For some time now, I have wondered about writing a Beginners Guide to Trading. I’ve held off for a long time because there are plenty of places where you can find these kind of guides to getting started in trading, learning to trade profitably, guide to trading, and learning to trade Forex. However, nowhere of course is there an Armchair Trader Beginners Guide to Trading and I’ll definitely probably construct mine differently than the other guides to getting started in trading.
So, this is the Armchair Traders’ Beginners Guide to Trading. This isn’t specific to Forex, or Indices, or Equities, because for so much of those instruments, the basics remain the same anyway. So, it doesn’t matter whether you’re learning about trading forex or learning to spread bet – this is going to cover what you need to get started in trading.
Technical / Hardware Requirements for trading
Back in 2004 (suddenly, I feel old), I wrote a hardware trading guide for another website. That guide is now totally redundant because most any web-enabled device can facilitate trading and half of them fit in your pocket; the iPhone was still three years away when i wrote that, so things have changed rather a lot since then. Perhaps in 14 years I’ll be looking back at this and thinking the same.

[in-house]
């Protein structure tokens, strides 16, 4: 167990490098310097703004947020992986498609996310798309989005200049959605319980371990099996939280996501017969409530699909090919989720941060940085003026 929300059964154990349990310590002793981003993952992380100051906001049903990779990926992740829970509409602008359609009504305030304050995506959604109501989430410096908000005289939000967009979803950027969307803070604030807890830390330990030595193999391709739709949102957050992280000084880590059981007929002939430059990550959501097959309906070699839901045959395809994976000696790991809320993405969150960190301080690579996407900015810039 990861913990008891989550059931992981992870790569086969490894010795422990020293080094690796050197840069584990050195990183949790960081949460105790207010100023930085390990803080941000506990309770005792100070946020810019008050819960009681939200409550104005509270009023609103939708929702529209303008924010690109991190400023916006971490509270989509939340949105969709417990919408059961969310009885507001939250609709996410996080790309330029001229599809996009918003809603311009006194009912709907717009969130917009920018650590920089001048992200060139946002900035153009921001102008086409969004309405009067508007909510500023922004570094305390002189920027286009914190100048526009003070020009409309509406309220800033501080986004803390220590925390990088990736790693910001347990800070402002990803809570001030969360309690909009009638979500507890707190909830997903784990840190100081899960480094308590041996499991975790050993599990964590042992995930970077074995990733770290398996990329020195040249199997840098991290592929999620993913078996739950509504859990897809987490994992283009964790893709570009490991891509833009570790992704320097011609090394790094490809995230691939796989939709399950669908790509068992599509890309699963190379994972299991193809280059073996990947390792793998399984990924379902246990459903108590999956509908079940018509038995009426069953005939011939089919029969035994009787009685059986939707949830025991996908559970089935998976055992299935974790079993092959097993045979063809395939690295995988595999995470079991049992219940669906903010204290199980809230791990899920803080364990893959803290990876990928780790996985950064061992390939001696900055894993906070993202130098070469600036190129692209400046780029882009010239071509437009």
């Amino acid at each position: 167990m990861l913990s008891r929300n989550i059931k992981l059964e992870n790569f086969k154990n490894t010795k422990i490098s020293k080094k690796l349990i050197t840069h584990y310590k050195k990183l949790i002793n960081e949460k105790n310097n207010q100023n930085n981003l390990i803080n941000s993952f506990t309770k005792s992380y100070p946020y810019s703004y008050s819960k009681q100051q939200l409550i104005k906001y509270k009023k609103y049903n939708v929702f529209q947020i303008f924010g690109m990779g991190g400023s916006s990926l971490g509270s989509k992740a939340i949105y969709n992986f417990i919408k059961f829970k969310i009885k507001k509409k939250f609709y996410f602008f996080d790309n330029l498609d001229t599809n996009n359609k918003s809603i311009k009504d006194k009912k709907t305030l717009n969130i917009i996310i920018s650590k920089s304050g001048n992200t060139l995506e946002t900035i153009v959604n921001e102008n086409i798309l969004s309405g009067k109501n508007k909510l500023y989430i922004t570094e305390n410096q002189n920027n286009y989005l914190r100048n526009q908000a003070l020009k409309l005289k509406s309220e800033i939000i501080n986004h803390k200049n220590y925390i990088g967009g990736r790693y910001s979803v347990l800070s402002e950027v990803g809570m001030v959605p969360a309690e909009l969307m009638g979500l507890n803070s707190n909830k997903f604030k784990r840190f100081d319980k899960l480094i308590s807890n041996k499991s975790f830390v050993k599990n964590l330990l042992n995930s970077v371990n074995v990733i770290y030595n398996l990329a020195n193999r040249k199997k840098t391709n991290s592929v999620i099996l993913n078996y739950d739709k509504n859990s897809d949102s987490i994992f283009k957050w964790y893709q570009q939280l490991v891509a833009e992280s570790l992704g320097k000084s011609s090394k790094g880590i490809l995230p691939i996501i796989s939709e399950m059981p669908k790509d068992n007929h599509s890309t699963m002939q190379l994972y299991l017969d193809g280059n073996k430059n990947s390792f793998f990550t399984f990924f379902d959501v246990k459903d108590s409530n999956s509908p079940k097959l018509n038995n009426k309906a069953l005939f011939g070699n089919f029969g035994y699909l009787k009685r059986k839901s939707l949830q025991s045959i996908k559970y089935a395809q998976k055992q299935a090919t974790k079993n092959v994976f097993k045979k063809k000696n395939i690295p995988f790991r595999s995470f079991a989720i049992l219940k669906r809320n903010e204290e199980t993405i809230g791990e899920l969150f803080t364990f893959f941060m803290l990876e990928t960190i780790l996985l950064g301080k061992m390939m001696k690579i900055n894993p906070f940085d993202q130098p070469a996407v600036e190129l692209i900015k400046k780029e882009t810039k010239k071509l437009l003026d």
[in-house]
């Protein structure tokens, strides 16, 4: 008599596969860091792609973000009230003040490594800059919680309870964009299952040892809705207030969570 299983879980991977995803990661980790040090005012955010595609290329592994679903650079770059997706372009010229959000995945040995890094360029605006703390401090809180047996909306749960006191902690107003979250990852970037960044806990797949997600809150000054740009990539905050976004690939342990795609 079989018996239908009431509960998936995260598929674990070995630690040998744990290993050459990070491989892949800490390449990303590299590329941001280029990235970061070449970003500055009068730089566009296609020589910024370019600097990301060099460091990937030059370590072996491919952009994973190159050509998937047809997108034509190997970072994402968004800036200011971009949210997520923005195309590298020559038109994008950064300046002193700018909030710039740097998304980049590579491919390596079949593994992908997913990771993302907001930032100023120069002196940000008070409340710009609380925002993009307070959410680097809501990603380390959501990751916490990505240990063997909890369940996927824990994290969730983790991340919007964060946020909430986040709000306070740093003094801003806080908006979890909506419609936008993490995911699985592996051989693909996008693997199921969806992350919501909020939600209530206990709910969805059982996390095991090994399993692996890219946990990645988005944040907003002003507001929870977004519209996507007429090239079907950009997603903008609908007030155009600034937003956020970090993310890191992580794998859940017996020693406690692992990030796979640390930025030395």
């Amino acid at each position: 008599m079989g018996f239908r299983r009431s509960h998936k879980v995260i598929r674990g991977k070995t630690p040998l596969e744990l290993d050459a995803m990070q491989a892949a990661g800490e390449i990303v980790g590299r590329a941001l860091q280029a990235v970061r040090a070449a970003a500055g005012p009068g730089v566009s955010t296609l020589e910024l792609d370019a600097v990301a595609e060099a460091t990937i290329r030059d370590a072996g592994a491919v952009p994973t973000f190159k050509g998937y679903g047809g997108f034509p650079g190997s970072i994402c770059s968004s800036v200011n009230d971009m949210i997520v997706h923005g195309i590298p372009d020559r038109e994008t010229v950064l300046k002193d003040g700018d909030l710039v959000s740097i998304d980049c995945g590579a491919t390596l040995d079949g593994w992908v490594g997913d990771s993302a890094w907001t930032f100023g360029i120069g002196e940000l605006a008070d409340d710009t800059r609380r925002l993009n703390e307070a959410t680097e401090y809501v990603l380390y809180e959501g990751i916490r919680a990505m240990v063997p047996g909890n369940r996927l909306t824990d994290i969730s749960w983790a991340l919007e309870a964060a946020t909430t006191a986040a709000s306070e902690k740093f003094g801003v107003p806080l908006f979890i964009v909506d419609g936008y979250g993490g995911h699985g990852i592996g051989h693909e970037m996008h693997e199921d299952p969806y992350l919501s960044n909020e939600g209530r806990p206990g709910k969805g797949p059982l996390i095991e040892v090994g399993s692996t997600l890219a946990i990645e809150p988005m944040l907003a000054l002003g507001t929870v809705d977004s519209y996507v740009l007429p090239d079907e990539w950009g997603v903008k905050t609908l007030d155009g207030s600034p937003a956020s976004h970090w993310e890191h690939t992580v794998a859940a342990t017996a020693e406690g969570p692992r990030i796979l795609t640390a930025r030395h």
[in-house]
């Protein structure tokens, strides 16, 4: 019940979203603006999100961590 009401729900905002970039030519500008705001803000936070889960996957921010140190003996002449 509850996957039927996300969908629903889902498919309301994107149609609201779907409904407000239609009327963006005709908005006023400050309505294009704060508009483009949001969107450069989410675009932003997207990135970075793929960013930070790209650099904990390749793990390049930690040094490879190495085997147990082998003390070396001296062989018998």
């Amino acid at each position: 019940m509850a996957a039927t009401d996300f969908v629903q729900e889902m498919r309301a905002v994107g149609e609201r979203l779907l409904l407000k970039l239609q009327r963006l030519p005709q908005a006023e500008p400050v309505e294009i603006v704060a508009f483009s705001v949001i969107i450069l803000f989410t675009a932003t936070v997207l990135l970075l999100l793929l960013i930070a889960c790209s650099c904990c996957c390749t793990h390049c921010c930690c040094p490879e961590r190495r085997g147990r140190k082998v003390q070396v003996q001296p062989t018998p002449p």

If you’re trading Forex, you might want to run MT4 as a more ‘professional’ platform, but most CFD or Spread Bet brokers now provide platform access through your browser, so the tech requirements are largely diminished. Some professional Futures platforms such as Interactive Brokers‘ TWS or TradeStation, will require a desktop or laptop to run the software, and these are normally available for both PC and Mac, but these are now the exception rather than the rule.
You’ll also need a screen large enough to support several charts or windows open at once, but again most high-resolution widescreen monitors should be enough to get you started. My thoughts are that you should stick with your initial setup until your trading profits can afford to buy you a bigger screen, better graphics card etc. I largely gave up with Windows about twelve years ago, so all of my work is run on a 2012 MacBook Pro slaved to a 27″ Apple Cinema Display, but I also have a Windows 10 environment – a Mac Mini running Windows 10 Bootcamp – which is only ever used to run MT4 and is, hence, entirely anti-virus free and runs reasonably well given what’s under the bonnet.
How do I start learning to trade?
First of all, you should have a basic understanding of the market itself. The Forex market is a huge attraction these days due to the number of currency pairs available, market open times and number of brokers. The FX market is the biggest in the world, with trillions of dollars in volume traded daily. However, it is less tightly controlled than the Commodity market – mere billions a day – and there are many more Forex brokers out there than there are Futures brokers. It’s easy for FX brokers to offer access to major and minor currency pairs, along with currently popular products such as Cryptocurrency. However, Commodity brokers can only offer access to Futures products, although currency futures do exist through brokers like Interactive Brokers.